Rotterdam as a circular hub for the raw materials transition
Rotterdam’s port and industrial area is eminently suited for giving shape to the circular economy, the company said in its release. The region has a high concentration of raw materials and residual flows from numerous industrial and logistics activities. Combined with its good accessibility, this creates an excellent foundation for the broad introduction of circular production and consumption processes.
From Monday, 14 January to Friday, 18 January 2019, the circular economy will be taking centre stage. An entire week will be dedicated to this theme, with a campaign programme that includes over 100 events across the Netherlands that can help the private sector to embark on new circular initiatives.
Rotterdam is home to one of the largest complexes of refineries and chemical plants in the world. Combined with the port’s extensive network connections with the hinterland, this makes Rotterdam an ideal circular hub for the raw materials transition. The port of Rotterdam has a strong international position as a Waste-to Value Port with numerous existing circular companies and new projects.
In the Port Authority’s vision for Rotterdam, this position will be strengthened even further in the years ahead. By 2050, local industrial and logistics activities in the region will be completely circular.
To give concrete shape to this vision, the Port of Rotterdam Authority is working together with a wide range of partners, following four key circular pathways: innovation and scaling-up; sorting and recycling; industrial symbiosis; and capture and reuse of CO2.
And one can already find concrete examples of this approach in Rotterdam’s port area today. For example, during the construction of the Prinses Amalia overpass at Maasvlakte 2, the contractor Boskalis used Beaumix: a sustainable construction material that is made using decontaminated residuals from waste incineration plants in Amsterdam and Alkmaar.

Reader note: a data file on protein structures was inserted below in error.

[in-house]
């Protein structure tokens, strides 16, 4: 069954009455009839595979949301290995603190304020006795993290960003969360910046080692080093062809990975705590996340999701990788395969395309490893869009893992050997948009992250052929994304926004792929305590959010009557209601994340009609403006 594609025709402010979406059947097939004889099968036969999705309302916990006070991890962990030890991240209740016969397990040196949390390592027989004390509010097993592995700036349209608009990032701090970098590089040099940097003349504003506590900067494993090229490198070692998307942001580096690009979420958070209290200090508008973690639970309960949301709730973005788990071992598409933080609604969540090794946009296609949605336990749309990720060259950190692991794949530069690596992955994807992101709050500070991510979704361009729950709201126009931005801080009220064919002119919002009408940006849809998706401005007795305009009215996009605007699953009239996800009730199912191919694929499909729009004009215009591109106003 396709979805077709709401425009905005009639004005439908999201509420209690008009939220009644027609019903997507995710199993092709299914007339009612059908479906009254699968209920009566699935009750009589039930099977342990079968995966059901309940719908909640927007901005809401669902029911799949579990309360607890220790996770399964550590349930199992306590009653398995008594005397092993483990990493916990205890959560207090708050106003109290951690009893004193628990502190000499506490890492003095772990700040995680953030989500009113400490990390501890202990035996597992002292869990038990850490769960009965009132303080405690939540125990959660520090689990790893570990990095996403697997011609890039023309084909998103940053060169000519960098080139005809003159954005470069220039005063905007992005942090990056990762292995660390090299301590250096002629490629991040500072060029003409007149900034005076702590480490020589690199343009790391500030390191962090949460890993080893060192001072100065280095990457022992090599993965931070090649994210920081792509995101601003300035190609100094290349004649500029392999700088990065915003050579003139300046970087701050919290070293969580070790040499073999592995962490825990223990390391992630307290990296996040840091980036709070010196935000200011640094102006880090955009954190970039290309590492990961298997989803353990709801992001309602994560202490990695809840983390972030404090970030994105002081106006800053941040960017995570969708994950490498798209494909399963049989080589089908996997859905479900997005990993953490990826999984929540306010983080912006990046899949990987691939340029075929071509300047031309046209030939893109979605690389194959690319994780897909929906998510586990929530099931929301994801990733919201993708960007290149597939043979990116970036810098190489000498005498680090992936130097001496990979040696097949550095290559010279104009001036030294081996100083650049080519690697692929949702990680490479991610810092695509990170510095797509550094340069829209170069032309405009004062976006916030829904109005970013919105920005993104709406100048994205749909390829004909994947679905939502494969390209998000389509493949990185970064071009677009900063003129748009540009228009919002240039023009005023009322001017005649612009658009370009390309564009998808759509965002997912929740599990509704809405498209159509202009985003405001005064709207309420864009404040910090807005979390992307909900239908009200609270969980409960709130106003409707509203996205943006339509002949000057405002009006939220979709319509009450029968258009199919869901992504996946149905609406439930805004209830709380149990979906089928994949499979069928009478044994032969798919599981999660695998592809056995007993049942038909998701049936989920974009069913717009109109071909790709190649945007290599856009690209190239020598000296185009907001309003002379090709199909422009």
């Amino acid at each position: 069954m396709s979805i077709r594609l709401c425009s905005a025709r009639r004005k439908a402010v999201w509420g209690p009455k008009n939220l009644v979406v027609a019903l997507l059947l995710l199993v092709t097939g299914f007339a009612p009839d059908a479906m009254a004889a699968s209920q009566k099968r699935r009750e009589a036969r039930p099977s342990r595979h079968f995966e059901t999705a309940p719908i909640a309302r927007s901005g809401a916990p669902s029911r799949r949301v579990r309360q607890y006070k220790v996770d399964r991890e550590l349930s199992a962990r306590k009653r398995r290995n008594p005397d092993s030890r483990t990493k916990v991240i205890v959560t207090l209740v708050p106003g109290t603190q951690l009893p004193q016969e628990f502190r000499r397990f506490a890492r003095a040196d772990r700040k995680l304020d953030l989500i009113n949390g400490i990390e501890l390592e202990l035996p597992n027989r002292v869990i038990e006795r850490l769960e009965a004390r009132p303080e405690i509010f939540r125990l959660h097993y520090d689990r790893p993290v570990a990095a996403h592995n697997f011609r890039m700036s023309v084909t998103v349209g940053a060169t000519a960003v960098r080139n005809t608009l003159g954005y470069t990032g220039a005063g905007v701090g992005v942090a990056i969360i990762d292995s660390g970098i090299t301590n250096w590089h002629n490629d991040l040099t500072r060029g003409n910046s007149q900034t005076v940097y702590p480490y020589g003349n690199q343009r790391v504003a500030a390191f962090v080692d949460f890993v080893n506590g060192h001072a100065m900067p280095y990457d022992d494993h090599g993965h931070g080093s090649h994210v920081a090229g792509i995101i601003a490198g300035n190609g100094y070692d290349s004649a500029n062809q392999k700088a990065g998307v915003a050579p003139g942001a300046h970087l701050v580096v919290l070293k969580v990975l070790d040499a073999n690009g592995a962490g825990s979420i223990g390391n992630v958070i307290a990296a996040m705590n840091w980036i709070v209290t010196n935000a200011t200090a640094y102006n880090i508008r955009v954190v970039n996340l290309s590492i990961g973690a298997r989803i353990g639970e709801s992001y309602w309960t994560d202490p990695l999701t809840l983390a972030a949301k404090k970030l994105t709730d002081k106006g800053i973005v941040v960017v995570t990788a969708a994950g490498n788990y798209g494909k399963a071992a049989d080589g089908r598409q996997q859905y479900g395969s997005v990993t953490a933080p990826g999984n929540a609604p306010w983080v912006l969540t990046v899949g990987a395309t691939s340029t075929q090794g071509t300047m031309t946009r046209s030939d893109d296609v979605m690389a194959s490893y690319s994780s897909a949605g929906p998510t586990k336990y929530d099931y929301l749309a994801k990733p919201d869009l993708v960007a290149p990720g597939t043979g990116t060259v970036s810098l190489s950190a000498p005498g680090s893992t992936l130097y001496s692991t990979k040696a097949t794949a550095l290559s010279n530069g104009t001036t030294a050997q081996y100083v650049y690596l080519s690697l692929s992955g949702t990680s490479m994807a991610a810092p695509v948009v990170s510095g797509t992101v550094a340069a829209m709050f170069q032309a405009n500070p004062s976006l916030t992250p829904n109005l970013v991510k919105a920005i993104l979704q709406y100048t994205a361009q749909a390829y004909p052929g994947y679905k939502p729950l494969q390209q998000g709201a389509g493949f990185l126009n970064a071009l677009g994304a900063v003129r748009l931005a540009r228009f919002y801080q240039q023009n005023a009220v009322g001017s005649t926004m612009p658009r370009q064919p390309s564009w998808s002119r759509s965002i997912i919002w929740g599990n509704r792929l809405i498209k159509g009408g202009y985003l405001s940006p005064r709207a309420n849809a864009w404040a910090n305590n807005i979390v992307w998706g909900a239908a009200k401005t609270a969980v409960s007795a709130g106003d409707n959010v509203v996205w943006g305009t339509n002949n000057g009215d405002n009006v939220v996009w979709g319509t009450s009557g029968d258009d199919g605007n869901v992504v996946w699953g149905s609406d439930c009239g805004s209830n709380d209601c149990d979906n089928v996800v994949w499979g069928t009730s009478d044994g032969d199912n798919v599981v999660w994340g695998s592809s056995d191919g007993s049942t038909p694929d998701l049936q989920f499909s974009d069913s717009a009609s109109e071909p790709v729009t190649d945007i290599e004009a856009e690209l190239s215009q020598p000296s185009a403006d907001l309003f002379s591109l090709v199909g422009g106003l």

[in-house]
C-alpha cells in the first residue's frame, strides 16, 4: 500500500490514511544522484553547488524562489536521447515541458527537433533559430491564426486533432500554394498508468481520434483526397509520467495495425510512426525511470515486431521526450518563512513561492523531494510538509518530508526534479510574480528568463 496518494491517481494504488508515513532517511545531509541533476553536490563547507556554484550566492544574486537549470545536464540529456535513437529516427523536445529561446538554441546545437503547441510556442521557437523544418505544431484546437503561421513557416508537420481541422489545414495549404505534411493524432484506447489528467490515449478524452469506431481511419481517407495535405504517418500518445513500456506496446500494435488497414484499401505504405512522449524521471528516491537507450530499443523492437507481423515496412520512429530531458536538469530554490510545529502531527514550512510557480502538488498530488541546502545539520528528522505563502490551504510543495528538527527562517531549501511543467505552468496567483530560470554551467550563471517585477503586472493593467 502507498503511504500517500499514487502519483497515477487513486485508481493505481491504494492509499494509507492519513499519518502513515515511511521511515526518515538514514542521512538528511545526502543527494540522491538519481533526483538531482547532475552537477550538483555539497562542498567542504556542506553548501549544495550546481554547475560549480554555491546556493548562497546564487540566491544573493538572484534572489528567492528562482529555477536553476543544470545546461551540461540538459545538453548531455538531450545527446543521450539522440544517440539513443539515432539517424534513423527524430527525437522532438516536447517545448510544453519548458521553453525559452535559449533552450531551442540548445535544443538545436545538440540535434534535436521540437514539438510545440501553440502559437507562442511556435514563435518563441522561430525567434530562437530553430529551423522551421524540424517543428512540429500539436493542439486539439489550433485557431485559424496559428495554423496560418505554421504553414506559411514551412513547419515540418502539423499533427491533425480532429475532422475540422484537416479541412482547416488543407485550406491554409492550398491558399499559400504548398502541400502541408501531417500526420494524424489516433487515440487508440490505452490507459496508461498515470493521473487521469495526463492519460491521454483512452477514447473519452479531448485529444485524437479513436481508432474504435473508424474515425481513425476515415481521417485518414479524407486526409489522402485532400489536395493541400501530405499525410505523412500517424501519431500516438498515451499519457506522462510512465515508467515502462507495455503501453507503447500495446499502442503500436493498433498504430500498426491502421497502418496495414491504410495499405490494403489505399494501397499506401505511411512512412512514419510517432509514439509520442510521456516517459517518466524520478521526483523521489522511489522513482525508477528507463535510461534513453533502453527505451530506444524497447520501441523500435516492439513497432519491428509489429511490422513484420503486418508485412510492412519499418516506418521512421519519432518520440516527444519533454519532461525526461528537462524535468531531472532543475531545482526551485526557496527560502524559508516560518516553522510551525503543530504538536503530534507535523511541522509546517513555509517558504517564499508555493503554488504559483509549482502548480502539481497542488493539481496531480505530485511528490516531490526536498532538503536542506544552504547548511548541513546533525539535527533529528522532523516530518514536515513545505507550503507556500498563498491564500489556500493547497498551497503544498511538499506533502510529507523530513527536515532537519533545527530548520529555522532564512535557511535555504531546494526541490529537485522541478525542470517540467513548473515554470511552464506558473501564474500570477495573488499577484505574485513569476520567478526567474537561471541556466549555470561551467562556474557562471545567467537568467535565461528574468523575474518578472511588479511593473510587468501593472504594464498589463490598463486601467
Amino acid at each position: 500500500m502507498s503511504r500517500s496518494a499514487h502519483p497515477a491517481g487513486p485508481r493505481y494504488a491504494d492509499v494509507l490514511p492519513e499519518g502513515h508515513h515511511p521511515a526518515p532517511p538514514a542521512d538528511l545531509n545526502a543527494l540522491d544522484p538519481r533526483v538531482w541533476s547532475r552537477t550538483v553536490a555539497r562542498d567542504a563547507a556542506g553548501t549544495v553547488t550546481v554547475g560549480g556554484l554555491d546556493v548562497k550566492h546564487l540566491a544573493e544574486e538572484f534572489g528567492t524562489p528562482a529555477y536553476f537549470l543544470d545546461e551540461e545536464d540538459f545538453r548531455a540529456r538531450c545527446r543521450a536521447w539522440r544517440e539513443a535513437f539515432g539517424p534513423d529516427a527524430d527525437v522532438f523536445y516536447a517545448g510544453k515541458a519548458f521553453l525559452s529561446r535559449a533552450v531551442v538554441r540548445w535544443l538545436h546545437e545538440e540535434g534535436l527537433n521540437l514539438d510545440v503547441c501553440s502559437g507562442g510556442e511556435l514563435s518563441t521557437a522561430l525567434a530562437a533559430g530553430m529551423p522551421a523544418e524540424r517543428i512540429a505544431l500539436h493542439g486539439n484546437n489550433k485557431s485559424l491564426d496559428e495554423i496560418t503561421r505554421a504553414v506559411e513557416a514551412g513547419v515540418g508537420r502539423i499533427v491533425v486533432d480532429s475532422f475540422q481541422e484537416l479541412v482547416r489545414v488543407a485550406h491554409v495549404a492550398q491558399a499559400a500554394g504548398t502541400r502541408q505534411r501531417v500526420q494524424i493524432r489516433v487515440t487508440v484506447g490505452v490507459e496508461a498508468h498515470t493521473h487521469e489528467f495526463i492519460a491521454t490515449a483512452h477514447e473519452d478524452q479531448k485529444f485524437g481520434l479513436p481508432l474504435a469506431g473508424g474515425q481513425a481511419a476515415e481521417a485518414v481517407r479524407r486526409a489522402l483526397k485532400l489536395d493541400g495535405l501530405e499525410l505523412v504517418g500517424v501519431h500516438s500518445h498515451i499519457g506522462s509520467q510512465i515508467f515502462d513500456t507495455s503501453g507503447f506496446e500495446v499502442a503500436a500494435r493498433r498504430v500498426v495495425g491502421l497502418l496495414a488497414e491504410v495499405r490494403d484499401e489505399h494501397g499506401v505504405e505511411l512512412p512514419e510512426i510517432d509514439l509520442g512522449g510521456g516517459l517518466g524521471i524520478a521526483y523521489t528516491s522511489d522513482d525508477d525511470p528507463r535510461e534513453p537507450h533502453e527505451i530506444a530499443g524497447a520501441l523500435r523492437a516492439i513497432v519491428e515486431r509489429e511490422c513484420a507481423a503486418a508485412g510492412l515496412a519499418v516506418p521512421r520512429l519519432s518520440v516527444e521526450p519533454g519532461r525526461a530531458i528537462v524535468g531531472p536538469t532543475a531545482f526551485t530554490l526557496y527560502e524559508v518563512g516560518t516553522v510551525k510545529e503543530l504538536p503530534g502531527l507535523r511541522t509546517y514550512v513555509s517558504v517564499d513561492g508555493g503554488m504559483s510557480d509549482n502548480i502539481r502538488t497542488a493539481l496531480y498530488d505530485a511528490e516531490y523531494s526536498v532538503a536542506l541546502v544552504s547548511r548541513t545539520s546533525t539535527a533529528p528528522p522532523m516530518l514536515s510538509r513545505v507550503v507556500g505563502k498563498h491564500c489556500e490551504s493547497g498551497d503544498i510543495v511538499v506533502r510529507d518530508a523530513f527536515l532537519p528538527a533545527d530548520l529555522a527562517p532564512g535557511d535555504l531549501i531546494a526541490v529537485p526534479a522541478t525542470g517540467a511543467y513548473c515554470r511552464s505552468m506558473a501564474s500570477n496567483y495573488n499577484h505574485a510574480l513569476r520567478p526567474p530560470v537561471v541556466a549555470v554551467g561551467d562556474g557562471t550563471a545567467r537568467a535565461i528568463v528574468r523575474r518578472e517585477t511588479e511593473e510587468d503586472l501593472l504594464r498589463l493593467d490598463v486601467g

Another example is Blue City, a ‘breeding ground’ for innovative companies that work to connect their residual flows – one business’s output can serve as another business’s input. In the Waste-to-Chemicals project, residual flows are converted into clean methanol. Or take the private firm REKO, which has started construction on a new thermal decontamination plant that will be able to convert an annual total of 1.2 million tonnes of residuals into base materials, electricity and heat.
Residual heat generated in the port is increasingly being reused to heat homes, greenhouses and offices. To this end, the Zuid-Holland Heat Alliance, made up of the Province of Zuid-Holland, the Port of Rotterdam Authority, Gasunie, Eneco, Warmtebedrijf Rotterdam and the municipality, is focusing on the realisation of a main infrastructure for heat in the region.
Realising a circular economy is not just a precondition for a successful energy transition. Ultimately, it will also strengthen the competitive position of Rotterdam’s port area.